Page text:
As you walk south from the town centre towards the Museo dei Grandi Fiumi, either Via Cavour or Via X Luglio will lead you through one of the town’s historic gateways, the handsome fifteenth-century Porta San Bortolo, constructed as part of the city walls when Rovigo was under Venetian rule.

View of Torre Pighin (Pighin Tower), Rovigo
Torre Pighin
Churches and art

There are other churches of minor interest in Rovigo, though opening times are limited. San Bartolomeo is worth popping into when you visit the Museo dei Grandi Fiumi alongside; here I particularly admired two paintings of saintly pairs by Girolamo da Carpi (1501-1556), Sant’Agata e Santa Lucia and San Benedetto e San Bartolomeo, as well as a later martyrdom scene by local artist Francesco Ferrari, Il Martirio di San Aurelio (1686).

Between Piazza Garibaldi and the Porta Bortolo on Via X Luglio you’ll pass the unobtrusive exterior of the church of Sant’ Antonio Abate (known as the church of San Domenico). The church is open in the morning and late afternoon for prayer and mass; its artistic offering includes a Baroque statue of St Barbara and a rather appealing sixteenth-century painting by a Venetian artist of the Madonna and Child surrounded by the local notables who contributed to the altar or church.

The town’s cathedral, the Duomo is dedicated to Santo Stefano and lies close to the castle ruins, a simple building with a façade that was never completed – it’s worth visiting the interior for its art if you find it open (I didn’t).

The unfinished façade of Rovigo’s Duomo

Rovigo is proud of being a rugby town, with the sport played here since the 1930s. The local club, Rugby Rovigo Delta, are among the top teams in Italy and play at the Stadio Mario Battaglini, which is in walking distance of the town centre and railway station. Check the club’s website or social media for links to buy match tickets.

Street view, Rovigo

Travel to Rovigo

Rovigo has a railway station on the main line between Padua and Bologna, making it an easy destination for public transport users. With direct trains to Rome, Trieste, Treviso, Verona, Venice, Florence, Naples and even Lecce in Puglia, the town is extremely well-connected by train (trains in Italy). The station is a short walk from the centre of town. The surrounding area is served by buses operated by FS Busitalia Veneto, with routes including Rovigo-Adria.

Rovigo as a day trip?

I found Rovigo a very enjoyable day trip destination, partly because I had no prior expectations for it to live up to. It’s always rewarding to explore a new destination in Italy, perhaps more so if isn’t famous or celebrated. Unlike a big art city such as Padua, there was no pressure to fit in a long list of sights. Every good thing I discovered felt like a happy bonus.

I always say that every single town in Italy has something to offer, and often the more time you spend there the more you find of interest. I was pleasantly surprised in Rovigo, and I think most people would enjoy a few hours here to admire the piazzas, tour the Museo dei Grandi Fiumi, look at art, and feast on good regional food. Don’t expect too much, and you’ll find Rovigo has definite charms.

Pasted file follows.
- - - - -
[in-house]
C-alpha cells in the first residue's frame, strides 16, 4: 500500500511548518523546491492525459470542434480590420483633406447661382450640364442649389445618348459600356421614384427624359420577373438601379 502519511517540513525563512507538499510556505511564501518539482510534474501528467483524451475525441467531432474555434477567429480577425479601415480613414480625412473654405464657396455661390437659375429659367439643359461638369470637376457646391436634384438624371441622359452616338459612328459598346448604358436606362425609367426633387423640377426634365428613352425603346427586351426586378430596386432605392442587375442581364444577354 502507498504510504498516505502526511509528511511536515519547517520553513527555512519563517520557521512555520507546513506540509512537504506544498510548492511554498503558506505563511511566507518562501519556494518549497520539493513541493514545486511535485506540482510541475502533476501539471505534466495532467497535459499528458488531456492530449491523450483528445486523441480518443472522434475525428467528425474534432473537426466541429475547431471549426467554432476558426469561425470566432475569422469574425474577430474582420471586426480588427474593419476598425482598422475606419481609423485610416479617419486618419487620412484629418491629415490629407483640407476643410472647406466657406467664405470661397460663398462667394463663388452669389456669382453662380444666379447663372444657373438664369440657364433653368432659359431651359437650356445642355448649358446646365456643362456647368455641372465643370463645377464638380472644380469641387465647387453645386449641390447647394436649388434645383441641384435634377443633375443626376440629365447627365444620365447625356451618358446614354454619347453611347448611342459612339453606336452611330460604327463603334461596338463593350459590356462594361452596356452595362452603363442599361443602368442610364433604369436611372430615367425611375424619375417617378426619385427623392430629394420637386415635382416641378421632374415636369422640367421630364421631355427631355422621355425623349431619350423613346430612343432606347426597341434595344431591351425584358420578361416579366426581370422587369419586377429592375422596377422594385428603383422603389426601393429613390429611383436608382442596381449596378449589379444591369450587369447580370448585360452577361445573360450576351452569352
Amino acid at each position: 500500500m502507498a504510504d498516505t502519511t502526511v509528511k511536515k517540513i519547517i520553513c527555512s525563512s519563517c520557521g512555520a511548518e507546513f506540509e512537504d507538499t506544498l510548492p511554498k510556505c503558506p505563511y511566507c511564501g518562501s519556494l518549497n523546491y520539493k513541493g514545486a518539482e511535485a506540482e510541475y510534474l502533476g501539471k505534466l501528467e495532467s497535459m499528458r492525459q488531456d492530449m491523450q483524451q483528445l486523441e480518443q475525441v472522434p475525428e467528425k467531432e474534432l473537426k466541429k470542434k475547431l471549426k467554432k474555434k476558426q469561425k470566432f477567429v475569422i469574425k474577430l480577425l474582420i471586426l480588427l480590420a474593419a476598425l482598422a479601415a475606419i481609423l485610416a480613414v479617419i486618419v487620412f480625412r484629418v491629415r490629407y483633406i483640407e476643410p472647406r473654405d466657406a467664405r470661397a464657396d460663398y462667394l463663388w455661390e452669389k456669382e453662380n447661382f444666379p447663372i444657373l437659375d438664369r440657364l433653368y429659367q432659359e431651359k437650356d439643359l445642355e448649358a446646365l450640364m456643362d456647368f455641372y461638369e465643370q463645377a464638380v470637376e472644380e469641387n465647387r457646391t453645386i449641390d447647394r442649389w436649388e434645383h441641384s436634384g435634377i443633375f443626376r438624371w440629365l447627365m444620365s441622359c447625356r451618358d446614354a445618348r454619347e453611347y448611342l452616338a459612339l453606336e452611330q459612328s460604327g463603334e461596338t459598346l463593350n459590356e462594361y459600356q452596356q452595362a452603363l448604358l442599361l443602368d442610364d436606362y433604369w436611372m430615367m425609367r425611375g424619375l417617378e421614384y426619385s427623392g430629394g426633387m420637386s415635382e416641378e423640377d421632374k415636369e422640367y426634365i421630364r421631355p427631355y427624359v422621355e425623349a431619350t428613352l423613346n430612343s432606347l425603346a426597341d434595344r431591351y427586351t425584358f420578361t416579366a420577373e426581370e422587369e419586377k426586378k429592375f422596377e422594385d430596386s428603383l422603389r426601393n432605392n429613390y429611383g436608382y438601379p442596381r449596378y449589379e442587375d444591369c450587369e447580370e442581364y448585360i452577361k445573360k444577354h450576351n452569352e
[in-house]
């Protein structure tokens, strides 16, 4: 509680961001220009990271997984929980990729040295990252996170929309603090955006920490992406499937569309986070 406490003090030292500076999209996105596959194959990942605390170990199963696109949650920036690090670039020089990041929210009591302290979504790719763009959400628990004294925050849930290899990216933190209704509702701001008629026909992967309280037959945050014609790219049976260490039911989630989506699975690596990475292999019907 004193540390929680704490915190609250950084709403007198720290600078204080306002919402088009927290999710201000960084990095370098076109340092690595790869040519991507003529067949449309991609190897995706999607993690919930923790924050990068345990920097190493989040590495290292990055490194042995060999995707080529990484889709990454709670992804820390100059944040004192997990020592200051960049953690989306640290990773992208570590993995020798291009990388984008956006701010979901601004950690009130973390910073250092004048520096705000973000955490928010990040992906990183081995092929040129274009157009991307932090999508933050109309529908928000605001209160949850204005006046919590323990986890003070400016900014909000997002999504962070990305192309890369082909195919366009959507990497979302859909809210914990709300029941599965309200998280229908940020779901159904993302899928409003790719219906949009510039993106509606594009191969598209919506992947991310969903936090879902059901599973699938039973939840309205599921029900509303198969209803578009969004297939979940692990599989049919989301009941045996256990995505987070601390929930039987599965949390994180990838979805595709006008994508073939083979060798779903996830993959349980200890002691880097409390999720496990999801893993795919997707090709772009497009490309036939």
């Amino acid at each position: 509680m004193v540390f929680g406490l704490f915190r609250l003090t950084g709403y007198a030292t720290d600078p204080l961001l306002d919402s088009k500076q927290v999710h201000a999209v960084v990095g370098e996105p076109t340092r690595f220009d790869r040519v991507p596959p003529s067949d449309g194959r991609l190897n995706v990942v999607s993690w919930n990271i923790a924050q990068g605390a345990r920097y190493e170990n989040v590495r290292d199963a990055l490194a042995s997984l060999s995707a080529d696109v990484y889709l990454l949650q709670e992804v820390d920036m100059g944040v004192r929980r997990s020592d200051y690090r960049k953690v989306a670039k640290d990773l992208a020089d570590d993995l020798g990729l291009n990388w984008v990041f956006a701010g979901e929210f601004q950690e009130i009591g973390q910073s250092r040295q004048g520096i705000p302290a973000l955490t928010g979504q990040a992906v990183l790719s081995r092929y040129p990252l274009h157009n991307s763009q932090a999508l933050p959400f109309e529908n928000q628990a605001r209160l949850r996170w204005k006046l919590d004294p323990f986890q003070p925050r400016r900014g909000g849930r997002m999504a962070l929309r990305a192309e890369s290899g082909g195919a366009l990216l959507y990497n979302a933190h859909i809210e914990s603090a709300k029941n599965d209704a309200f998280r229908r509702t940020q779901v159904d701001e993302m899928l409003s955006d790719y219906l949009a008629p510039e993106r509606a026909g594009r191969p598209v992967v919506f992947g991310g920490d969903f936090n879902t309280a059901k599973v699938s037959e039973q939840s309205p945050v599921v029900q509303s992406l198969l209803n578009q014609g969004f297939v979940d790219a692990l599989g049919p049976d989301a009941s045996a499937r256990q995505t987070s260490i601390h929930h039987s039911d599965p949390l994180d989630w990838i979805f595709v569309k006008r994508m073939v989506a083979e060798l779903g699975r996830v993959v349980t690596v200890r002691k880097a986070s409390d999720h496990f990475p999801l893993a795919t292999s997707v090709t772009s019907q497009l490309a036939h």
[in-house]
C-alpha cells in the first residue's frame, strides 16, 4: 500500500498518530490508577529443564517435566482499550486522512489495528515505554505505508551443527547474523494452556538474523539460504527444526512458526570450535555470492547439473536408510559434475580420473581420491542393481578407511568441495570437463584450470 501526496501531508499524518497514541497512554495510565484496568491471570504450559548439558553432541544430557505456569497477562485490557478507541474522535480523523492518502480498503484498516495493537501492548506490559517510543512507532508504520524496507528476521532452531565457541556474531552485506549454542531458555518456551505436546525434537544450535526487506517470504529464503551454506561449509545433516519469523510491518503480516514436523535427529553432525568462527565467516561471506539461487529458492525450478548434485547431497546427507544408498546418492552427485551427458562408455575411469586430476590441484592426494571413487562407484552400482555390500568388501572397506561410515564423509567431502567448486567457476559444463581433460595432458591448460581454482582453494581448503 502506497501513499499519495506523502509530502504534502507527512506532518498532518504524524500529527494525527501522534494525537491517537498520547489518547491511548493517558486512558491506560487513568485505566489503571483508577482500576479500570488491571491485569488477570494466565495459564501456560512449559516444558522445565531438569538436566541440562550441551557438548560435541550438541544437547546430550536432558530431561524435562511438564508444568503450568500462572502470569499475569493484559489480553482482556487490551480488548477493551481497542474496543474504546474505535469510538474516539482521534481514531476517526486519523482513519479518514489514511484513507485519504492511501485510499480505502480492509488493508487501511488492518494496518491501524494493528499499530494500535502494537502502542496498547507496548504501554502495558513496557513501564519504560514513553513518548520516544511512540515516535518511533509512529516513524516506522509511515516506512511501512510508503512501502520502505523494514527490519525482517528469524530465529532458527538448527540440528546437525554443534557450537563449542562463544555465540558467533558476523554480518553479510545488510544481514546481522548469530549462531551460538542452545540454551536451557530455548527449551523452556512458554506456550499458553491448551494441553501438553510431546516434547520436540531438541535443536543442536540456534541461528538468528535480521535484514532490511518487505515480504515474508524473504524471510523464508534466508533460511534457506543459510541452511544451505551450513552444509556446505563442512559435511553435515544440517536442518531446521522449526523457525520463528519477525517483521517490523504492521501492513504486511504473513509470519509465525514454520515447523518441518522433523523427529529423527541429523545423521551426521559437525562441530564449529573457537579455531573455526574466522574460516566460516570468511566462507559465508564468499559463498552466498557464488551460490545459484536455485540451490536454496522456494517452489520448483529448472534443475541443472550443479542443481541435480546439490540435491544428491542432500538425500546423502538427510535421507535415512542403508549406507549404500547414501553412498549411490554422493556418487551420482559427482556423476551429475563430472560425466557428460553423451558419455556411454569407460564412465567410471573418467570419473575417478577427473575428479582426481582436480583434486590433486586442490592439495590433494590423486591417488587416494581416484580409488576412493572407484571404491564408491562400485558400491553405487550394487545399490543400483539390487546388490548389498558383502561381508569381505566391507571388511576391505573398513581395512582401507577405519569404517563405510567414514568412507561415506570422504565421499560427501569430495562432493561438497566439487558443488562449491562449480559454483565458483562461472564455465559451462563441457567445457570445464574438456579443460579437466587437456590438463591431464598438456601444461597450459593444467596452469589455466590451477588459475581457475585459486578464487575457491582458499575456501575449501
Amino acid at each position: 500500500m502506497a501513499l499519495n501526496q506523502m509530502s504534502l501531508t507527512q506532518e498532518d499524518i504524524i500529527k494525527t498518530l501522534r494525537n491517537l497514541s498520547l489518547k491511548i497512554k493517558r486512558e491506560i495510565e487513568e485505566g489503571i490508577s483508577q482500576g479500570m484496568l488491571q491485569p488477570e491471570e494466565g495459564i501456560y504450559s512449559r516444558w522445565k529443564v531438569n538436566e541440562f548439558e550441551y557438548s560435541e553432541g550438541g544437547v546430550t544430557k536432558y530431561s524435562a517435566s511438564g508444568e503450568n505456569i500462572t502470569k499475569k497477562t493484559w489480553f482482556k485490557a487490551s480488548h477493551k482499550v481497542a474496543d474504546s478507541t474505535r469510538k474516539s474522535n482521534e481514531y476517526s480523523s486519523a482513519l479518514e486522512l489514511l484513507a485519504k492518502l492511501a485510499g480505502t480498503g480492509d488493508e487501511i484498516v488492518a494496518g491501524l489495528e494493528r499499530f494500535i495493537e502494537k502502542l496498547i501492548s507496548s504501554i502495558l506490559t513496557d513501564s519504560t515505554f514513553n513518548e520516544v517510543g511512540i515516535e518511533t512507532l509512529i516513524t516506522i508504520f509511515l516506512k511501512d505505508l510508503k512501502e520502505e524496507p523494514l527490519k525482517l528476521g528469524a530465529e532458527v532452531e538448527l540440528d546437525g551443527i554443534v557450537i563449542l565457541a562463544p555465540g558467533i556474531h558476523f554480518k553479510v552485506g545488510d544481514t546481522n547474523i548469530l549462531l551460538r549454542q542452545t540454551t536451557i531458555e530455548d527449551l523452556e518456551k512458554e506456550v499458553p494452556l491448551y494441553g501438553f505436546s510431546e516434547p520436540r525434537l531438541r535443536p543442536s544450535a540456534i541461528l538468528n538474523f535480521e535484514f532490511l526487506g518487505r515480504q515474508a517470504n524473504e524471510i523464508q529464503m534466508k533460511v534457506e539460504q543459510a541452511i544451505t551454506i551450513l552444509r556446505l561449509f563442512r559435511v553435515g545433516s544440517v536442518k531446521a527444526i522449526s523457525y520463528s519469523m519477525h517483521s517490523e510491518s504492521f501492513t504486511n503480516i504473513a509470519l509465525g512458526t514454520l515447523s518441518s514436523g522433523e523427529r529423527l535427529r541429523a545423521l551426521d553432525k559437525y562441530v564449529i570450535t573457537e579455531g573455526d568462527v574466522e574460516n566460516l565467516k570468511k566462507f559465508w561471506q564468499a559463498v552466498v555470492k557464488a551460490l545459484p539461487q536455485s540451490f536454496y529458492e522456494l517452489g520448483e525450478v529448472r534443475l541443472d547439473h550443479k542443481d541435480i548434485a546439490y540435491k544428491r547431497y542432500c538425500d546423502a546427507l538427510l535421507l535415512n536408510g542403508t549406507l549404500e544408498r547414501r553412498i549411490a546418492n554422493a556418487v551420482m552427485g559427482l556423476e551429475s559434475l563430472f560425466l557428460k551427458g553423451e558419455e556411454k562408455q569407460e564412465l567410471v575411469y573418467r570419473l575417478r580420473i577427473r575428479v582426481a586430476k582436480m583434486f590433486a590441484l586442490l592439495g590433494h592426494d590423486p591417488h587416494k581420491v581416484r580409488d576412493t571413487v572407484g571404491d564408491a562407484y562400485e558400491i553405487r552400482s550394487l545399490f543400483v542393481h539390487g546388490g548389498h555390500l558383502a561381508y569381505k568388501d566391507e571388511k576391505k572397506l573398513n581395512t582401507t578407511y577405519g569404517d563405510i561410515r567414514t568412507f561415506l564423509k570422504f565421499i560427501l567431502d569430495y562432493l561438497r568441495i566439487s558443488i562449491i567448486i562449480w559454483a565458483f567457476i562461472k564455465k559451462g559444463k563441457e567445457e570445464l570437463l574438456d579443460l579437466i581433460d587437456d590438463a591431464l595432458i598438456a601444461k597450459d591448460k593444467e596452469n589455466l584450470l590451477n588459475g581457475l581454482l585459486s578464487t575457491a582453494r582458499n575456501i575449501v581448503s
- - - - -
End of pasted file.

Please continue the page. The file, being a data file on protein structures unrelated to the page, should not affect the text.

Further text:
Rovigo on an itinerary

Rovigo is conveniently placed on an art and history route down the Adriatic coast from Venice and Padua towards Ferrara, Bologna and Ravenna. Whether you are driving or travelling by train, you might wish to consider a stop here. I think it could make a good overnight base for drivers, with a meal and the Museo dei Grandi Fiumi thrown in. Especially if you are travelling with children, the museum is worth a visit even if you don’t have time for the town centre. For a refreshing change of pace in a busy sightseeing schedule, check out the agriturismo accommodation I suggest in my list of places to stay below.

Piazza Vittorio Emanuele II

Places to stay in Rovigo

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Rovigo isn’t a town over-burdened with tourist hotels, but there are several places to stay, along with holiday apartments, which may be a good choice locally. In the surrounding countryside the possibilities become more interesting, with some appealing agriturismi offering rural or farm stays.

Around Rovigo

Heading east from Rovigo takes you towards the sea and the atmospheric land-and-water-scape of the Po Delta. Halfway between Rovigo and the coast is the small town of Adria, which has a more ancient history than Rovigo. Once an Etruscan port, Atria, as it was called, began losing its importance to Ravenna in the Roman era. Nowadays it has an interesting archaeological museum, the Museo Archeologico di Adria. The Adriatic sea was named after this once-important town.

Holidaymakers spending longer in the area in the summer months may wish to head for the nearest seaside and its low-key destinations such as Rosolina Mare (Rosolina Mare accommodation), where there are beach clubs, free beach, camping and hotels. Close by, between the delta lagoon and the sea, is the resort island of Albarella (Albarella accommodation). Cycling is a popular activity in Rovigo and these flat, low-lying wetlands of the Polesine offer a number of cycle paths (piste ciclabili) to explore the rivers Po and Adige and land inbetween.

A short drive or train ride from Rovigo is the village of Fratta Polesine, home to several fine historic villas (note the station is a short walk along rural roads from the village). Villa Badoer is one of the Veneto’s UNESCO-listed Palladian villas, designed by Andrea Palladio in the 1550s and now the site of an archaeological museum, the Museo Archeologico Nazionale di Fratta Polesine.

For easy day trips and onward travel, the railway line takes you from Rovigo to other attractive destinations such as little Monselice with its hilltop fortress, Padua, Ferrara and Bologna. Venice is just over an hour away by train. Picturesque fishing port Chioggia, at the southern end of the Venetian lagoon, is about an hour’s drive or 70 minutes by train from Rovigo; the port’s seaside suburb, Sottomarina, is another potential beach destination in the area.

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Shuttered windows in Piazza Garibaldi, Rovigo
Charm in the details, Rovigo
Castle ruins, Rovigo
Etruscan bronze statuette of horseman
The Gavello Horseman (il Cavaliere di Gavello): Etruscan bronze statuette c. 5th century BC at the Museo dei Grandi Fiumi